A harrowing story of a violent crime in Oakland was reported by San Francisco television reporter Dion Lim. On Tuesday night, four armed men invaded the family home of a couple and their seven-year-old daughter. The criminals broke in as the mother was preparing to put her young daughter to bed. They tied up the couple, brutally beat the father, repeatedly threatened to murder all of them — specifically threatening that they would first shoot the daughter — and then ransacked their home over the course of a full hour, stealing all of their possessions and much of their life savings.
A GoFundMe page has been created by a family friend to tell the story and help them financially recover (their identities are being concealed pending the apprehension of the criminals). I have donated to it and encourage anyone who can to do so. But I also want to convey why this particular recent crime resonated for me and produced particularly strong levels of empathy. It is because, weeks ago, I experienced something quite similar — though thankfully without my children involved — and largely wanted to share what happened for the insights it provided me and to explain why violence of the kind this Oakland family just suffered is so brutalizing.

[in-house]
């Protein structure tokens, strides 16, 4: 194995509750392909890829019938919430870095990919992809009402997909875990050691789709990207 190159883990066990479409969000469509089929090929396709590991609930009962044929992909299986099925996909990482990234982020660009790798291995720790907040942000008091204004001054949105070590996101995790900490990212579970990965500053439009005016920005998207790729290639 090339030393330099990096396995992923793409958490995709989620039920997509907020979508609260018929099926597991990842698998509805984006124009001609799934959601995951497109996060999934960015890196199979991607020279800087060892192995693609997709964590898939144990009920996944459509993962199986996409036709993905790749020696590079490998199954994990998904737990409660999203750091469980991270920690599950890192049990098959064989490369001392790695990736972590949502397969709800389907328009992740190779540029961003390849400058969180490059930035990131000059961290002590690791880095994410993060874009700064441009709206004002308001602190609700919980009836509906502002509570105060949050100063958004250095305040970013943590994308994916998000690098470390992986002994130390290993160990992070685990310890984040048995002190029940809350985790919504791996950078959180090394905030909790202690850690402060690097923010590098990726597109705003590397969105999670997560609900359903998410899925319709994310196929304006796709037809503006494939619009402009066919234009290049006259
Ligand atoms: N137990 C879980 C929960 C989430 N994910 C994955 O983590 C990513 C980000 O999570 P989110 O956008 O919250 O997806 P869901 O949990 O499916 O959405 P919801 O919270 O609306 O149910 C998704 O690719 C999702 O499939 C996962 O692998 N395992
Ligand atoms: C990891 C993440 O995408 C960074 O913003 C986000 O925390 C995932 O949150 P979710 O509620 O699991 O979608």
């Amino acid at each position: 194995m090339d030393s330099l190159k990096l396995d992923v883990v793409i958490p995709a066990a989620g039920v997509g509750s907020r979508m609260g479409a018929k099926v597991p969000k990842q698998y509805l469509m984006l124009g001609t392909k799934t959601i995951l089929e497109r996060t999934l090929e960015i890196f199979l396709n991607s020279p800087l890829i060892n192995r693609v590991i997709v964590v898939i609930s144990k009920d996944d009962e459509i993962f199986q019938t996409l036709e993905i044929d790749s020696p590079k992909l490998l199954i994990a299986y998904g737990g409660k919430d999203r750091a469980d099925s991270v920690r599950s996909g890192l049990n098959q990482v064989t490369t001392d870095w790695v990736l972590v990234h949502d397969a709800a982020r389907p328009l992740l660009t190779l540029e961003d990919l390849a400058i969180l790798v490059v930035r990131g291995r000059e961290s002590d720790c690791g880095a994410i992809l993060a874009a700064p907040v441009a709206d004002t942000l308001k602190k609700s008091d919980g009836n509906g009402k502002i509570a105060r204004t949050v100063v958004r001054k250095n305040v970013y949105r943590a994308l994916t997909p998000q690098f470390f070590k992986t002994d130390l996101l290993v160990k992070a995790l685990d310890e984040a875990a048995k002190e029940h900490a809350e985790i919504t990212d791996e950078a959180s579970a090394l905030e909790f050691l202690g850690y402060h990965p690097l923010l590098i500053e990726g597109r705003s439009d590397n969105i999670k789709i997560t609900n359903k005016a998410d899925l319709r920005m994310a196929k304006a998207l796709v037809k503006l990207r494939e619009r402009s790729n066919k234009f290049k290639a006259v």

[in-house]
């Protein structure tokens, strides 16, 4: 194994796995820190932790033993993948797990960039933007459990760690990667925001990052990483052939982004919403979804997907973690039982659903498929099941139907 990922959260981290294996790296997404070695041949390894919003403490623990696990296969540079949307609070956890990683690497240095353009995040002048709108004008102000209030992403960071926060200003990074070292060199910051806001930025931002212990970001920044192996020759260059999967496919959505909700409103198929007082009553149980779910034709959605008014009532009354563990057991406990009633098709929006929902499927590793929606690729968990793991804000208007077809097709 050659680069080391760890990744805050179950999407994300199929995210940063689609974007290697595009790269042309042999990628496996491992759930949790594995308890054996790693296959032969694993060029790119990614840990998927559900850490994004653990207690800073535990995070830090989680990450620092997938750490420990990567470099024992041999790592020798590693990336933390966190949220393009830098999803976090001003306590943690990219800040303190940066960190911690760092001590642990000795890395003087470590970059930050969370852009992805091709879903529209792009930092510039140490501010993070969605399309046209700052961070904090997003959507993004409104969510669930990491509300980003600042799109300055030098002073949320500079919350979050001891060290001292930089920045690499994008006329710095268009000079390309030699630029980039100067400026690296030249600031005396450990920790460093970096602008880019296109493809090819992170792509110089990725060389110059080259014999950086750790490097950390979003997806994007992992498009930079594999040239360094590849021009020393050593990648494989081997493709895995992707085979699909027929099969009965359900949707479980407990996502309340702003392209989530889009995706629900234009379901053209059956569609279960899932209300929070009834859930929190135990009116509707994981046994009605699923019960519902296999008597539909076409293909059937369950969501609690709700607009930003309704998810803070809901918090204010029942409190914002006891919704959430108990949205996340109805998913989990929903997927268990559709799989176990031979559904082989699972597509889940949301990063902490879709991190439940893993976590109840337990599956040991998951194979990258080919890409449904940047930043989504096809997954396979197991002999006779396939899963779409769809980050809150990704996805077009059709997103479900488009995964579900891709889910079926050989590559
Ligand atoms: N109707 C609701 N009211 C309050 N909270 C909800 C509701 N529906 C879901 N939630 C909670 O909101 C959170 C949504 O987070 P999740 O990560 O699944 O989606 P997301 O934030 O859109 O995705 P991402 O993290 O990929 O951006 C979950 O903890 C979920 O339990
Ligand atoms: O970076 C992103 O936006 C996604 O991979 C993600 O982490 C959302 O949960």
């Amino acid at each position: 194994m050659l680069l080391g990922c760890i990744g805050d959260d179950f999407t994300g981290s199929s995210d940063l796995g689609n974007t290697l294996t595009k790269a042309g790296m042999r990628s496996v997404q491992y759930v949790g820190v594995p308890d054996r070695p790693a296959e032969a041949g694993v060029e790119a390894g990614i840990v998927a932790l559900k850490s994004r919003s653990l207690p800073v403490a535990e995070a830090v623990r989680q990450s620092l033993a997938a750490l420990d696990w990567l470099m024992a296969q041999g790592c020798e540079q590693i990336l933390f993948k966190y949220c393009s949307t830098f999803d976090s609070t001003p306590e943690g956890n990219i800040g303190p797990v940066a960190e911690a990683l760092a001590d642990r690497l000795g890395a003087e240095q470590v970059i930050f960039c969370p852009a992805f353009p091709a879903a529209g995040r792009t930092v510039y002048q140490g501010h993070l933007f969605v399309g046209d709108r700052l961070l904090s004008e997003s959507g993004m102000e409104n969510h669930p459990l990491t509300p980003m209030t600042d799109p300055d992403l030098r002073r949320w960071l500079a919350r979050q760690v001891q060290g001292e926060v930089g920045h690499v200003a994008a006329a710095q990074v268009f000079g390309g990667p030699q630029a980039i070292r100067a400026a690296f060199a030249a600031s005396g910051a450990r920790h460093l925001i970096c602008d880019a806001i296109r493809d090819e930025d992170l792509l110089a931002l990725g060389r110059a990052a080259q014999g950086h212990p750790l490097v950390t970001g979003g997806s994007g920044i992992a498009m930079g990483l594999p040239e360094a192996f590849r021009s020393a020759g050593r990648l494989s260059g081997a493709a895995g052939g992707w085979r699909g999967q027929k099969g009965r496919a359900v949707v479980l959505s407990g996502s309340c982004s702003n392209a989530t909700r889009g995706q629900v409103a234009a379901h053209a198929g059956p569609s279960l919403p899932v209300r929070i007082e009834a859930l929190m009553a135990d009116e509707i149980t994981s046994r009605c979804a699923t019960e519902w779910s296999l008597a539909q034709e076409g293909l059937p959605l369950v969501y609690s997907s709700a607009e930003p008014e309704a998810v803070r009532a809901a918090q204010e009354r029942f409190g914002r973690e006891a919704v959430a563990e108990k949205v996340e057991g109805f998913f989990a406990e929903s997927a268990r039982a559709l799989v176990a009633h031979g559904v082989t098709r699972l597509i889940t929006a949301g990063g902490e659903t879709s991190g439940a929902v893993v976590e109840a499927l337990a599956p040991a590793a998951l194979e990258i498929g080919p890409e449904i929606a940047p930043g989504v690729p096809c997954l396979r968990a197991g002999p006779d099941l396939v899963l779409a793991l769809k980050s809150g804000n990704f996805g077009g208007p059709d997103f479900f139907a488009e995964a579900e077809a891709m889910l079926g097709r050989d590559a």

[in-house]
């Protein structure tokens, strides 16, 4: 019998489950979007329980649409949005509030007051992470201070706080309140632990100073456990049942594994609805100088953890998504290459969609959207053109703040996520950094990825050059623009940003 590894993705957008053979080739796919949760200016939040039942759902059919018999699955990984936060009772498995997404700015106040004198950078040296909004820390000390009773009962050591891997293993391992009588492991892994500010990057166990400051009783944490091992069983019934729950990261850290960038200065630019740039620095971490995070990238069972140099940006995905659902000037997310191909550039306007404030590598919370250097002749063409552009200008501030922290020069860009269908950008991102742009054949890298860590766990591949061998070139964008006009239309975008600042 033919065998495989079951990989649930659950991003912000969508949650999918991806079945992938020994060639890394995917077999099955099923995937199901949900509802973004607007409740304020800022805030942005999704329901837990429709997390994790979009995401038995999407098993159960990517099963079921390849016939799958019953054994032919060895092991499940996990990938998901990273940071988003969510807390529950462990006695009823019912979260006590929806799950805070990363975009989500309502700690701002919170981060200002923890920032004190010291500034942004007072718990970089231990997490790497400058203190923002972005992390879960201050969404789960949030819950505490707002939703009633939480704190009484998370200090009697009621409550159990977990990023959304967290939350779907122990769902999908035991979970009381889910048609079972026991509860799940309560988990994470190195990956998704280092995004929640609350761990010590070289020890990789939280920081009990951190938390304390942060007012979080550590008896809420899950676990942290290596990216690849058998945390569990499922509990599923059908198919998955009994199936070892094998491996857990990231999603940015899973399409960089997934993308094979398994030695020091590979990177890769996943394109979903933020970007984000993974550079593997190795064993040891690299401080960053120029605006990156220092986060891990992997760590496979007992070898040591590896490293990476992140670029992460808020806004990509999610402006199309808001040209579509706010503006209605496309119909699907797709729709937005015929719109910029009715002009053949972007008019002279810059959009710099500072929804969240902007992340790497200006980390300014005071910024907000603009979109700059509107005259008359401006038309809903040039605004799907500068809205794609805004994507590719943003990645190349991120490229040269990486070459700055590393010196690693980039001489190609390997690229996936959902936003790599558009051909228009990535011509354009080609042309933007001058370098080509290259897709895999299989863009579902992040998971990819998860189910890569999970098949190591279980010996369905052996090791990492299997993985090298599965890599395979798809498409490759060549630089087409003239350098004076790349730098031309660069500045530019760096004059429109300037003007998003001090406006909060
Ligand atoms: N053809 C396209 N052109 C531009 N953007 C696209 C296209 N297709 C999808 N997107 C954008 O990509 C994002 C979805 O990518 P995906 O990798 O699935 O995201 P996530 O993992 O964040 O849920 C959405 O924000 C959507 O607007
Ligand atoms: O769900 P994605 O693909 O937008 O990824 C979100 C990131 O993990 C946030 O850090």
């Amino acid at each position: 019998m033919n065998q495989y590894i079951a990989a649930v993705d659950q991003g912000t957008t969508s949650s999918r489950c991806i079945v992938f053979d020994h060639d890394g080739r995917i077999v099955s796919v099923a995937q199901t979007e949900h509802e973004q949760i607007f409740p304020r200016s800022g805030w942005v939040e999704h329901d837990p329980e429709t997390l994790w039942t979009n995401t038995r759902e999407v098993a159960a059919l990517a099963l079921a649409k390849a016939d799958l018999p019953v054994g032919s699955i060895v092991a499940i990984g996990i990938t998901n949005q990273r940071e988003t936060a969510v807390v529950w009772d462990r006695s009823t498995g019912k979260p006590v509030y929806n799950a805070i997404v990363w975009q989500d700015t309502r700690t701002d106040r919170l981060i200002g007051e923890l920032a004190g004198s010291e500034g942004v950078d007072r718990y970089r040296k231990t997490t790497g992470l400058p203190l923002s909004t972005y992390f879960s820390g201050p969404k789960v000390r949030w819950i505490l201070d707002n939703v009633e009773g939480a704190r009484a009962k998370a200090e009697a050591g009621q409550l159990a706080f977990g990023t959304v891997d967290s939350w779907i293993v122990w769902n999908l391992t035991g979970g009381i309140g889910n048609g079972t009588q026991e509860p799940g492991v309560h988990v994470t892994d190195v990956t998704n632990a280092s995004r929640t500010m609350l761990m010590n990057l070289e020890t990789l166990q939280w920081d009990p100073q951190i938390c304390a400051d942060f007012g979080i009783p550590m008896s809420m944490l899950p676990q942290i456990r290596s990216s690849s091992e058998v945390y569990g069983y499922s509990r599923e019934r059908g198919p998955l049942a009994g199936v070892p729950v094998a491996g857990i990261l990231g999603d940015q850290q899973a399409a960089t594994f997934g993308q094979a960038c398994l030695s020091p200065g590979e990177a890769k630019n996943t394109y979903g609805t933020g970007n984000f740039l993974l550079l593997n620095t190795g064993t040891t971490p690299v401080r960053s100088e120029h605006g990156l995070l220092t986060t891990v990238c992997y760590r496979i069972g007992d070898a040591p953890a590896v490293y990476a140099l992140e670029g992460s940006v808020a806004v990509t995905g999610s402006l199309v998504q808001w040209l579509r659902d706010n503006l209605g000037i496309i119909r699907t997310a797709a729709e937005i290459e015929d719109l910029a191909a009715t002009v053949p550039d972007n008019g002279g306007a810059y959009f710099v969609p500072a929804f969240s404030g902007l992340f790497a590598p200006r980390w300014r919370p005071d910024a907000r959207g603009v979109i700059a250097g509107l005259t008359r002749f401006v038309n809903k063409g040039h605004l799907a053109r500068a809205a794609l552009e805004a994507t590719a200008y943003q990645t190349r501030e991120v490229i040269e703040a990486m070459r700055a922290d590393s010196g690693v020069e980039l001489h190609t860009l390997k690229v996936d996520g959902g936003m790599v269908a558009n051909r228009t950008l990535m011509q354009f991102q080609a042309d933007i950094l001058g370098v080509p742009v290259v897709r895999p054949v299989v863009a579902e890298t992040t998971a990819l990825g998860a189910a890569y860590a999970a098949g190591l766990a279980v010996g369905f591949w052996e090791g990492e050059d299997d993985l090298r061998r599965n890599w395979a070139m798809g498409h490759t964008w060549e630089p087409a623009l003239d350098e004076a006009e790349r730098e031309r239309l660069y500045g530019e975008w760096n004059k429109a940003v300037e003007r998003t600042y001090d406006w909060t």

On March 5, I was at a farm that we have been renting during the pandemic that is roughly 90 minutes from our home in Rio de Janeiro. It is isolated and beautiful. I’ve begun my day for the last five months by feeding the chickens, rabbits, ducks, swans and peacocks that are there: a perfect way to connect to farming life. My husband and our two children had spent the week in Rio because the kids had school entrance exams that required a faster internet connection than is available at the farm. Because March 5 was the day before my birthday, they had all planned to come to the farm that day, but decided at the last second that they would come early the next morning instead.
So that night I was alone there with one off-duty police officer who works with our family to provide security. At roughly 9:30 p.m. that night, I was speaking with a friend on the telephone when I noticed that our dogs — twelve of whom were at the farm,